• Hi Karl Thanks for the substantial comments of your position. As we have conversed before on previous threads you know that my position is not that far removed from your own in terms of what we would like to achieve, just the methods of approach to achieving it. I think I also speak for a substantial number who are anti LTN but not anti cycling or anti active travel. If you can achieve an increase in active travel, particularly if it is as a result of people forgoing short car journeys, we all know the benefits both for the individual and the environment. Education about global warming, both of the general population and the decision makers, is what is most likely going to save the pacific islands you mention. My concern is the "education " received by our decision makers about traffic evaporation. The evidence is flawed at every level but active groups seemed to have persuaded our local politicians with this flawed information to the extent they still cannot believe, or at least are denying, what they are seeing on our roads and that even after all this time they still believe this traffic will evaporate. You say this is a divisive issue only if it is made thus by people's...
    • In Traffic, Roads and Parking / Road Traffic
    • Author Peter Payne
    • 04 Apr 2021 01:43
    • 'Dirtier than coal': Does north London really need...
    • Questioning the need and sensibility of the proposed new incinerator in Edmonton continues, and not least from Enfield resident Georgia Elliot-Smith, who as well as taking HMG to court on the wider issue of incineration has been talking to Islington councillors about some of the related issues. The position has been reported in the Islington Gazette, copied here word for word. I've added my own thoughts on the NLWA spokespersons “real world evidence” at the end. 'Dirtier than coal': Does north London really need a new 700,000 tonne incinerator? Islington's eco chief Rowena Champion has promised to “see what she can do” to provide updated figures on whether it’s still really necessary to build a new 700,000 tonne capacity incinerator to burn north London’s waste. In 2017 the government gave the North London Waste Authority (NLWA) permission to rebuild the Edmonton incinerator. But four years on, London mayor Sadiq Khan says the capital has no need for another incinerator, and eco campaigners are questioning the viability of the giant £1.2bn "energy from waste" plant in the wake of the government declaring a climate emergency two years ago. At a meeting on waste...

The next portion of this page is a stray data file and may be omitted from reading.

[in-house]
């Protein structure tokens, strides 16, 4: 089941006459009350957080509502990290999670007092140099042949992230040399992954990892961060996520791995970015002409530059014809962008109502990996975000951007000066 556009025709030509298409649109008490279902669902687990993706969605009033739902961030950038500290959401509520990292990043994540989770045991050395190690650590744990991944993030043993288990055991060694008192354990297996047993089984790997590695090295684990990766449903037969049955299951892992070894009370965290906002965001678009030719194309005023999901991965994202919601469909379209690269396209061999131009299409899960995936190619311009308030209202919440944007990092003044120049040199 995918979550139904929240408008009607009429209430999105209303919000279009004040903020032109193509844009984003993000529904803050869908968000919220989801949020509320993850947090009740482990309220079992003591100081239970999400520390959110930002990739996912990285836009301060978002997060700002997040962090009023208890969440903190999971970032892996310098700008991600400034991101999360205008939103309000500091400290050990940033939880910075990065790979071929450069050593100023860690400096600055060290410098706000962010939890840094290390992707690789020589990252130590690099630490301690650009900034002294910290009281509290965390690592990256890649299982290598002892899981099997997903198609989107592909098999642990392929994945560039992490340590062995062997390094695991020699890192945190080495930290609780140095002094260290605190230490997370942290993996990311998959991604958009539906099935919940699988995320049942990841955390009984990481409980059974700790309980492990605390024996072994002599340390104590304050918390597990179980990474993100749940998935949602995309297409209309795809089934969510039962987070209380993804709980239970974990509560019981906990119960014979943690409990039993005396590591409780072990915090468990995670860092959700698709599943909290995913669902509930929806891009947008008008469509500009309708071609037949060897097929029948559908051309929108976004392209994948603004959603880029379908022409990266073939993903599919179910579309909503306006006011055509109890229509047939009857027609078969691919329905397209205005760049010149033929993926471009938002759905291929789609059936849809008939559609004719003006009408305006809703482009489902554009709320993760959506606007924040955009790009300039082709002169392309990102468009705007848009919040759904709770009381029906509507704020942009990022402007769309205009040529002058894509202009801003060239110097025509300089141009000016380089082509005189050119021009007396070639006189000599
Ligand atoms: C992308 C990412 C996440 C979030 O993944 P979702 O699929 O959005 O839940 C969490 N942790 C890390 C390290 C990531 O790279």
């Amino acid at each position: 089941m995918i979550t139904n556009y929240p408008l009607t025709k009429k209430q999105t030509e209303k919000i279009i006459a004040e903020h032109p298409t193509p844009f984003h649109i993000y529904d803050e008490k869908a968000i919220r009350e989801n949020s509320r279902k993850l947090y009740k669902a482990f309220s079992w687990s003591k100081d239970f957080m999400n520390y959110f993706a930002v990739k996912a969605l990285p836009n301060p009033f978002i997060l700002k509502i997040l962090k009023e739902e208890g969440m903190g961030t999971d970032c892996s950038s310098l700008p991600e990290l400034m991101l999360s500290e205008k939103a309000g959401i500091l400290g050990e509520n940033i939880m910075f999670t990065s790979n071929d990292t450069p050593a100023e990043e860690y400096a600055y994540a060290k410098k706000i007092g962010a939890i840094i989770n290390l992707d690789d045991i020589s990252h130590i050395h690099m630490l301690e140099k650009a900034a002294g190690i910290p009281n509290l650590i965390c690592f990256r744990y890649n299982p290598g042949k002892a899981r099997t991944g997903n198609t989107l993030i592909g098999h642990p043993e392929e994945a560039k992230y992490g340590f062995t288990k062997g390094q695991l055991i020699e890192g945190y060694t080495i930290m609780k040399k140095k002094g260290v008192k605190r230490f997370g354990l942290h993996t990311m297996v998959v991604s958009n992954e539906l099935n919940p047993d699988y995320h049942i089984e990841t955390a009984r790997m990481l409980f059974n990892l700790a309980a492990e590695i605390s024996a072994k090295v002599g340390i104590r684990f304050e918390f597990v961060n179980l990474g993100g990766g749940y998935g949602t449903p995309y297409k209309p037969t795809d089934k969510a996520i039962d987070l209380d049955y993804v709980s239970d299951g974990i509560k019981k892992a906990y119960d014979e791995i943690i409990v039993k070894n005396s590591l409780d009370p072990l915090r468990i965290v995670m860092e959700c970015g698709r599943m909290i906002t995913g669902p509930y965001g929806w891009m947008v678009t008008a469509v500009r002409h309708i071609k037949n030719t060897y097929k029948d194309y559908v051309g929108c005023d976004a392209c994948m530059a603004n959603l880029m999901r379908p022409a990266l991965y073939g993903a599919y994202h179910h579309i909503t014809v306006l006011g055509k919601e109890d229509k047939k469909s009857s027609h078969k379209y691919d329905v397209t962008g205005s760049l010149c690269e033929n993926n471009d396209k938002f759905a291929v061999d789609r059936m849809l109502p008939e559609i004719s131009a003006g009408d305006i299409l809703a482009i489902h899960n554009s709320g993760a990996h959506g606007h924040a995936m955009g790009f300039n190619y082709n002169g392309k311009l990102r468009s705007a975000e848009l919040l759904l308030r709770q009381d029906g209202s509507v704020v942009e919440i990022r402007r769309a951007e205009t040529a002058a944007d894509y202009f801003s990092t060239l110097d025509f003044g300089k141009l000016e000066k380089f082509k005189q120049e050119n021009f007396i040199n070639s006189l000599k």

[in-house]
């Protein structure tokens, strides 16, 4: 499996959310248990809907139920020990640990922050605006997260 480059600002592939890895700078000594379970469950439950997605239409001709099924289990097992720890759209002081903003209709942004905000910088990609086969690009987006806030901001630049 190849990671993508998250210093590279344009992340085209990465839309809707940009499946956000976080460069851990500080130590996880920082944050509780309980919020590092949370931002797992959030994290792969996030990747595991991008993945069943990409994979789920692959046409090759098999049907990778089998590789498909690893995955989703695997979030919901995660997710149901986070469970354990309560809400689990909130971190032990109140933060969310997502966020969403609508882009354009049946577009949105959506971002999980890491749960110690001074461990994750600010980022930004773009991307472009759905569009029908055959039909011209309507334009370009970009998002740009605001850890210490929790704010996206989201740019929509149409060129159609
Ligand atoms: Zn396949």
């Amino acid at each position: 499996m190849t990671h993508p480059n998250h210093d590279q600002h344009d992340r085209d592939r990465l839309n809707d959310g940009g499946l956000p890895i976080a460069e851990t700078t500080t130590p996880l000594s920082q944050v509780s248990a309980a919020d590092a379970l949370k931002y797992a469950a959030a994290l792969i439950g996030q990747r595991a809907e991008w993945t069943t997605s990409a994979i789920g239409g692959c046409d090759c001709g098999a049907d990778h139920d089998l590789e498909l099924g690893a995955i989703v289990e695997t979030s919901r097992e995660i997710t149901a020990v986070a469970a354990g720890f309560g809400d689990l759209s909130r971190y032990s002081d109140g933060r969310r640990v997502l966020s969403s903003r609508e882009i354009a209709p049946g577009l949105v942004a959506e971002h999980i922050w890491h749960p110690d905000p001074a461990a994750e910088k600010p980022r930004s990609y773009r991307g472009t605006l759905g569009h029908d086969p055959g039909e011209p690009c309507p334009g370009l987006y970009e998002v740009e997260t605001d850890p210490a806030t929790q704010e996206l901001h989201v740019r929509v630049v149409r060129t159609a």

• In Planning and Development / North London Waste Plan
    • Author Karl Brown
    • 01 Apr 2021 15:18
    • Can LTN’s both cause congestion and not cause cong...
    • You ask what I think. To expand that a bit there is a problem with transport, a long running one, basically too much of it for the available infrastructure; it pollutes across many dimensions with (very) costly externalities picked up by others. But it is handy, as well as being backed by a core of some of the worlds largest companies / employers plus building has been undertaken to accept and encourage it, eg out of centre retail parks, big supermarkets with their car parks, so it is well ingrained in our lives. Yet a pushback of force was always going to come at some point and now with HMG and the GLA broadly in the same space, we have it. So change there will be before London, in particular, but towns and cities all over the place, fill up until they grind to a total halt. Congestion has been near disastrous for years; there are many local examples we could all name and all LTN independent. Then as with many things, when something really impacts you personally, attention and concern goes up many notches. Climate change is a good analogy, we mostly sit as the boiling frog, and knowing things are not looking good but waiting, whereas those Pacific islanders who no longer have an...
    • In Traffic, Roads and Parking / Road Traffic
    • Author Karl Brown
    • 30 Mar 2021 19:15
    • Can LTN’s both cause congestion and not cause cong...
    • Hi Karl I have lived in my property for 7 years and only once in that time did I ever pull out into already queueing traffic, (there had been an accident further up) prior to the instigation of the LTN. That was leaving my house between 8.30 and 8.45. So are you still maintaining that traffic on the perimeter roads is not any worse or are you now saying "It’s brought new local inconveniences, to some, adding to the congestion which has long been experienced widely across the city – and other UK towns and cities – for a long time." ? The latter seems to be an admission that their is new congestion. With respect to the survey apologies in that I did not mean to imply it was you personally who submitted it but it was featured in the last edition of PGCN presumably down to Basil Clarke, so maybe he should comment.